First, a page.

Although time-consuming and arguably tedious, packing a lunch for yourself or your children can be a powerful way to express your love and support and set a healthy intention for the day. At its core, preparing food for others is an act of love — and, as a parent, one of the most potent powers we possess is to support our children’s health. Embrace the chance to make the meal special, healthy and tasty and your children will feel the depth of your care for them.
With the school year upon us, I’ve re-energized myself for the usual morning mania of making multiple breakfasts, packing multiple lunches and getting all of us out the door on time. Here are my key tips for smooth sailing with lunchbox production line:
Ask Questions and Communicate
The beginning of the school year is the perfect time to sit down with your children for a quick discussion about what to include in the lunchbox — ask what they like, what they don’t like, and offer a few ideas for new things they can try. Taking their age into account, make them feel included and empowered and keep the dialogue open throughout the year.
Get the Right Gear
When preparing lunches for little ones, remember that presentation is half the battle — just like us, kids love to eat food that looks good. An appetizing appearance, however, is not always easy when the meal has been sitting a backpack or locker for hours. Children are easily impressed by clever packaging and presentation or a favorite character-themed thermos. I rely on a good quality stainless steel thermos to pack leftovers from dinner, often re-purposed with one new ingredient to make the meal feel new and fresh. I also like bento box style lunch containers, which work especially well for younger kids who crave variety but don’t need large portion sizes.
Follow a Formula
Some eaters—big or small—enjoy variety, while others like the same thing every day. But no matter what, make sure to pack real, nourishing foods: some type of protein, vegetables, healthy fats, and fruit. My lunchbox formula includes a protein, a fiber-rich vegetable or fruit and a “treat” designed to make the meal feel special.
Repurpose Dinner Leftovers
To save time in the kitchen, make your mantra: “Cook once and eat twice.” Leftovers can be a great lunch box staple, either simply re-heated and put into the thermos, or re-purposed, for variety and changed into a slightly different dish. By cooking extra protein for dinner (e.g. chicken, fish, beans, red meat), I can turn the leftovers into a salad topping for myself and a mix for a simple rice-and-meat based stew for my kids’ thermos.
Here Are My Top 5 Go-to Lunchbox Meals
- Chicken and rice (can substitute any protein): In a small pan, sauté chopped onion and garlic and fresh or dried herbs and mix in cooked rice or quinoa with small pieces of leftover meat or fish. Add a small amount of bone broth if you have any on hand, or water to make a quick stew. Once heated, transfer to thermos and pack with a fork, spoon and piece of fruit for dessert.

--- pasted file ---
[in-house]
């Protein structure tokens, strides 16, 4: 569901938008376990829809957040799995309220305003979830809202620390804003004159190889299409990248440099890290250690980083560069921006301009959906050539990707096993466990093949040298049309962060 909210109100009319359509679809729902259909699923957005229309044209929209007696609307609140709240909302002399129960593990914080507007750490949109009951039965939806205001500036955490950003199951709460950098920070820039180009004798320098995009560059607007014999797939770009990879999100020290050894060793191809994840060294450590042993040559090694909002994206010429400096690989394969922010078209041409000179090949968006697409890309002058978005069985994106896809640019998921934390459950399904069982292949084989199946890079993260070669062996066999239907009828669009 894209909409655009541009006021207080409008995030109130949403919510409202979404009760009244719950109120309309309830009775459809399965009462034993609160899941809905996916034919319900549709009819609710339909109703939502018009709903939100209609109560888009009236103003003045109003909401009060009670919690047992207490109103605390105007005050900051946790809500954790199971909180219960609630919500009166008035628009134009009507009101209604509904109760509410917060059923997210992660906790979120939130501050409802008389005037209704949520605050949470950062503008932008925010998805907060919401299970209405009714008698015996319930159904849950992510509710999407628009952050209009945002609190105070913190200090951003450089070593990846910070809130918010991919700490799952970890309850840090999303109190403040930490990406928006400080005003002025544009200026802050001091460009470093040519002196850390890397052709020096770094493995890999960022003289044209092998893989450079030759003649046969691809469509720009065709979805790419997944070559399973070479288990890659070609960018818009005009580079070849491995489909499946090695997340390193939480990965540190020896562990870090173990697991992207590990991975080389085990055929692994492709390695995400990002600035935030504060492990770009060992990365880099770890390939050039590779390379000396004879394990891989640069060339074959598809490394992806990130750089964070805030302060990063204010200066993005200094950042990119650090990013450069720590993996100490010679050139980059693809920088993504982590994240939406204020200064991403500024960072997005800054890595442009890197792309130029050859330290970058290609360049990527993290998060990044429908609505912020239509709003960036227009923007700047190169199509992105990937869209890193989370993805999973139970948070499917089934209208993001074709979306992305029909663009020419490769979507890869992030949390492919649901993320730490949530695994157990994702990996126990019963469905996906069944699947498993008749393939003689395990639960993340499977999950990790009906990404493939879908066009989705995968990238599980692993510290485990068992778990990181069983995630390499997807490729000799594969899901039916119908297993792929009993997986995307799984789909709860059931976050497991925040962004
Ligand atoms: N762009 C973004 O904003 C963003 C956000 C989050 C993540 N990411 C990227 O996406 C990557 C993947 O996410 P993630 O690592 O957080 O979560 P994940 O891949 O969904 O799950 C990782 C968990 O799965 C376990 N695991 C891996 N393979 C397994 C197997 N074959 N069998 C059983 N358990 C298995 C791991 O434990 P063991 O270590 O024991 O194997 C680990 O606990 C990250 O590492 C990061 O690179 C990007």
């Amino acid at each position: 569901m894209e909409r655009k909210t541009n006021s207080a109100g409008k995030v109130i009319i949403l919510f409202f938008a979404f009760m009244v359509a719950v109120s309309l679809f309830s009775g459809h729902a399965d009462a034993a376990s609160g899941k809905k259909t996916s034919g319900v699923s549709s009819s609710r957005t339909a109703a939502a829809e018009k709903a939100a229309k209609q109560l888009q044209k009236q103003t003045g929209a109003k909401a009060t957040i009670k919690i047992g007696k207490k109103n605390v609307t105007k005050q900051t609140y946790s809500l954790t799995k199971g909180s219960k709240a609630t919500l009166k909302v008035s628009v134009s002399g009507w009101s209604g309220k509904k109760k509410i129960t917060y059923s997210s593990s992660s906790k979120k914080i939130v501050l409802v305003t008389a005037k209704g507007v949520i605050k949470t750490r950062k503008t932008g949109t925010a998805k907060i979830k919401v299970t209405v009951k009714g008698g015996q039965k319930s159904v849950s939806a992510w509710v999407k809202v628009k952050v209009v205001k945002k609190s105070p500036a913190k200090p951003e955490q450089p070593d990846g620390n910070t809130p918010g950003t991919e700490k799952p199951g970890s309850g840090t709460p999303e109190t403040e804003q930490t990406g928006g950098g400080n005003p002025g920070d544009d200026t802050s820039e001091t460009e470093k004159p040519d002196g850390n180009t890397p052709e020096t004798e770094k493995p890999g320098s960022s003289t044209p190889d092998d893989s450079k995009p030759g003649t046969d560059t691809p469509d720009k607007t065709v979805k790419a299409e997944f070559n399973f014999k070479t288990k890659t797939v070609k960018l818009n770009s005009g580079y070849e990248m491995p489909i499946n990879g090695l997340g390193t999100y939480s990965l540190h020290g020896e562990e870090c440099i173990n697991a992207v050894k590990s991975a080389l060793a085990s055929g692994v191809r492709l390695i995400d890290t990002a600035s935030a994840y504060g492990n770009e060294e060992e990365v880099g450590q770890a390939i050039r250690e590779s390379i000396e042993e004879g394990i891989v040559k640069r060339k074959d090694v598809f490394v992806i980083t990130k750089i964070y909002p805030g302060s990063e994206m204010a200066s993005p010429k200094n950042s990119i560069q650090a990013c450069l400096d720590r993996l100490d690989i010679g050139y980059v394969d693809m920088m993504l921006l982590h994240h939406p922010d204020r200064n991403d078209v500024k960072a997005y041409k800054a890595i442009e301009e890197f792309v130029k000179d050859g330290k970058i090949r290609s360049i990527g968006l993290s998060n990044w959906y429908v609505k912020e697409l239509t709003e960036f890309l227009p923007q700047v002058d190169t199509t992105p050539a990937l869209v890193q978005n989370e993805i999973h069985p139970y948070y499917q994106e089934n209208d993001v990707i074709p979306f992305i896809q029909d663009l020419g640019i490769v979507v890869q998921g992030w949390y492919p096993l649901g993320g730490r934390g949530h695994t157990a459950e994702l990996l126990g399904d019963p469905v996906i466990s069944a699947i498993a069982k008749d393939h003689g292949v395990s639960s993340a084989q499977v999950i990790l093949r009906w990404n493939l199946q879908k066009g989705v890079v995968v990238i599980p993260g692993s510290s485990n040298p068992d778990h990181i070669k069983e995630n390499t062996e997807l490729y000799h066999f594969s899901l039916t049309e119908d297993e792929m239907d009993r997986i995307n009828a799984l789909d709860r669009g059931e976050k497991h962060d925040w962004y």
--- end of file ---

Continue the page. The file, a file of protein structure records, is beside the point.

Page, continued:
- Protein-rich mini bites: If you have two small thermoses, use one to keep these delicious, grass-fed beef and nitrate-free hotdogs warm (cook on stove and cut into small pieces before putting in thermos) and one for cherry-sized (”ciliegine”) mozzarella balls, speared on a toothpick with grape tomatoes to create a mini-Caprese salad!
- Bento-box variety plate: For the child who likes to nibble, use a segmented container or bento box to quickly put together toothpick skewers of their favorite fruit and veggies, a “turkey roll-up” (slice of turkey rolled up and secured with a toothpick), avocado, cubed cheese, and a Justin’s squeeze pack of almond butter or a mini-container of hummus to use as a dip.
- Deviled eggs: These can be customized to suit your child’s tastes, with all sorts of mix-ins as options, such as guacamole, chopped veggies, spices, or you can make them super-basic and they still pack a nutritional punch.
- Leftover-based soup: Rely on the trusty blender to turn last night’s leftover vegetables into a delicious “cream-of-X” soup, with X being whatever veggie you have. If you’re dairy-free, bone broth makes soup making easy, or you can use a bit of cream and butter and fresh herbs to guarantee a rich taste. Simply sauté onion, garlic (or leeks or shallots) in a pan, add the leftover veggies and then purée with either milk/cream or broth, or a combination of both. Transfer to a thermos and include a Ziploc of sliced apple to be topped with an almond butter squeeze pack or use a container for fruit and a portion of protein-rich nut butter.